Emergency Vets in Flagstaff, AZ

Looking for an emergency vet in Flagstaff, AZ? Search for your nearest animal hospital below.

 


      List of Emergency Vets in Flagstaff, AZ

      KAIBAB VETERINARY CLINIC

      ADDRESS: 400 E. Butler Avenue, Flagstaff AZ 86001
      TEL: (928) 774-8731
      State-of-the-art care with small-town service. Kaibab Veterinary Clinic is a well-established animal hospital that has served Northern Arizona for nearly twenty years. We pride ourselves on maintaining trusting and personal relationships with both our clients and their pets.

      VETERINARY EMERGENCY & SPECIALTY CENTER OF NORTHERN ARIZONA

      ADDRESS: 1110 E. Route 66, Flagstaff AZ 86001
      TEL: (928) 779-5522
      We are the only Veterinary Emergency Hospital in the Flagstaff area with a doctor on staff, 7 nights a week, 24 hours on the weekend and on the holidays. The Veterinary Emergency & Specialty Center of Northern Arizona is a dedicated emergency, critical care, and specialty hospital for pets.

      CANYON PET HOSPITAL

      ADDRESS: 1054 East Old Canyon Court, Flagstaff AZ 86001
      TEL: (928) 774-5197
      For more than two decades, Canyon Pet Hospital has strived to maintain our practice as the premier veterinary hospital in Northern Arizona. To that end, we are committed to providing you and your pet with the highest standards of medical care and customer service.
      emergency vets in arizona

      ARIZONA

      APACHE JUNCTION // AVONDALE // BUCKEYE // CAMP VERDE // CASA GRANDE //
      CHANDLER // CHINO VALLEY // COTTON WOOD // FLAGSTAFF // FOUNTAIN HILLS //
      GILBERT // GLENDALE // KINGMAN // LAKE HAVASU CITY // MARANA // MARICOPA //
      MESA // ORO VALLEY // PARADISE VALLEY // PAYSON // PEORIA // PHOENIX // PRESCOTT //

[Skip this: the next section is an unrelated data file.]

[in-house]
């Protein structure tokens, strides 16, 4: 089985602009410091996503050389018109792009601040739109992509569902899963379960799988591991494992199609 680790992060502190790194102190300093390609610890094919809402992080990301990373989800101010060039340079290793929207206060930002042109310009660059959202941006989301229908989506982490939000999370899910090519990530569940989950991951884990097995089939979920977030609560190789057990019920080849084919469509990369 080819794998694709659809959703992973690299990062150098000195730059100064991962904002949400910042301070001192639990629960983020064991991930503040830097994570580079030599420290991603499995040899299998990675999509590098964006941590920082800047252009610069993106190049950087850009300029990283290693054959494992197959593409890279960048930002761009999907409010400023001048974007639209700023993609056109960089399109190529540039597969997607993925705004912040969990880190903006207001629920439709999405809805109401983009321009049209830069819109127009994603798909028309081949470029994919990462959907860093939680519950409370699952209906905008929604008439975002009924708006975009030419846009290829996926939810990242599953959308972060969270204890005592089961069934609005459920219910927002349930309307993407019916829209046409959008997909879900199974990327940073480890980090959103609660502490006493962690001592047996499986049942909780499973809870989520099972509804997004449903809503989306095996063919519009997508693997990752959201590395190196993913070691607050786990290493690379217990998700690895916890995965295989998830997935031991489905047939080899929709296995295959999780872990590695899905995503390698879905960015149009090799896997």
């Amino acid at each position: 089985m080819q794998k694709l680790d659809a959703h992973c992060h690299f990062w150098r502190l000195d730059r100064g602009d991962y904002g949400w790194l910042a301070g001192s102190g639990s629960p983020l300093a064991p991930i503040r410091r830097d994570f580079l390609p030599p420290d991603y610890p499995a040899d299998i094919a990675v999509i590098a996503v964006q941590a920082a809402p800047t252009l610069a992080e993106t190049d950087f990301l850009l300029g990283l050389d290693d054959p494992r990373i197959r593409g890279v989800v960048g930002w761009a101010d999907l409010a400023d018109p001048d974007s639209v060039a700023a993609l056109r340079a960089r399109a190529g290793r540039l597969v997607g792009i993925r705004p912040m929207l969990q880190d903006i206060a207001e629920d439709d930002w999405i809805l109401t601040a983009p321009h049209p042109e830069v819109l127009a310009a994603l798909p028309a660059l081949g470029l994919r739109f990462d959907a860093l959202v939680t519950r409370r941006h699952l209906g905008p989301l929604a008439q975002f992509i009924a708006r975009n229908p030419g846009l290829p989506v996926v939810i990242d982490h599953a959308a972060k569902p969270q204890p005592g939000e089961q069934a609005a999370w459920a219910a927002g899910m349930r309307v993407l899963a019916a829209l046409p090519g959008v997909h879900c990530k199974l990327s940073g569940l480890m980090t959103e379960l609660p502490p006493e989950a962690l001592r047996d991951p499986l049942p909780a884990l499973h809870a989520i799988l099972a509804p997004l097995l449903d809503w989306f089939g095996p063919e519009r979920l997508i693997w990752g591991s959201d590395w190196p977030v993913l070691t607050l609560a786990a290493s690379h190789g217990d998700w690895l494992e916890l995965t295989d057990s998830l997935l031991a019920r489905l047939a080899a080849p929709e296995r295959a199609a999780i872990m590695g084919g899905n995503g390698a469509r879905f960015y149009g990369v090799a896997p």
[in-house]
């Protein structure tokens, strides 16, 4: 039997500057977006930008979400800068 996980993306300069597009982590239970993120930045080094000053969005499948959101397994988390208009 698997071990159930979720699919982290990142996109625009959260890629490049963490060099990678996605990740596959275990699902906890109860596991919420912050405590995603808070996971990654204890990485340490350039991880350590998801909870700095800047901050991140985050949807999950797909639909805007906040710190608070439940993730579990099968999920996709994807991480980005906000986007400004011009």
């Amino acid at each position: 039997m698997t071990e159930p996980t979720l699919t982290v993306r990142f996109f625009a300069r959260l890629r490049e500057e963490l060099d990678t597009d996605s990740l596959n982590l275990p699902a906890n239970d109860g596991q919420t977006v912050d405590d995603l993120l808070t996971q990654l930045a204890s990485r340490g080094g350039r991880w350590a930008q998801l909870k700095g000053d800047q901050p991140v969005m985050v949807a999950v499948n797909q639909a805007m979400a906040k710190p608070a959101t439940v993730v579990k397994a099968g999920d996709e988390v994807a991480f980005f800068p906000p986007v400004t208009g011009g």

PRESCOTT VALLEY // QUEEN CREEK // SAHUARITA // SAN TAN VALLEY // SCOTTSDALE //
      SEDONA // SHOW LOW // SIERRA VISTA // SURPRISE // TEMPE // TUCSON // YUMA

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      Signs Your Pet Needs Emergency Care

      Has your pet experienced some kind of trauma and in need in emergency care? Here are some of the signs to look when determining whether your pet needs an emergency vet:

      • Pale gums
      • Rapid breathing
      • Weak or rapid pulse
      • Change in body temperature
      • Difficulty standing
      • Apparent paralysis
      • Loss of consciousness
      • Seizures
      • Excessive bleeding

      How to Handle Your Injured Pet

      It is possible that your pet can act aggressively when they’ve been injured. It’s important to be careful how you handle them for their safety and your own.

      For Dogs:

      • Be calm and go slow when approaching.
      • If your dog appears aggressive, get someone to help you.
      • Fashion a makeshift stretcher and carefully lift your dog onto it.
      • Support their neck and back as you move them in case of spinal injuries.

      For Cats:

      • Cover your cats head gently with a towel, to prevent them from biting you.
      • Very carefully, lift your cat into its carrier or a box.
      • Support their neck and back as you move them in case of spinal injuries.

      First Aid Treatment At Home

      Depending on the situation, there are some actions you can take at home to stabilize your pet before transporting them to an emergency vet.

      Bleeding:

      • If your pet is bleeding externally due to a trauma, apply pressure to the wound quickly and hold it there.
      • If possible, elevate the injury.

      Choking:

      • If your pet is choking on a foreign object, put your fingers in their mouth and try to remove the blockage.
      • If you’re unable to remove the blockage, perform a modified version of the Heimlich maneuver by giving a sharp blow to their chest.

      CPR:

      • If your pet is unconscious and unresponsive, you may need to perform CPR.
      • First, check if your pet is breathing and if they have a heartbeat. If you cannot find either, start chest compressions.
      • Perform 30 chest compressions followed by two rescue breaths. Repeat this until your pet starts breathing on their own again.
      • To give a rescue breath, close your pets mouth and extend their neck to open the airway. Place your mouth over your pets nose and exhale until you see your pets chest rise.
      • Check for a heartbeat every 2 minutes.
      • Continue giving your pet CPR until you reach an emergency vet.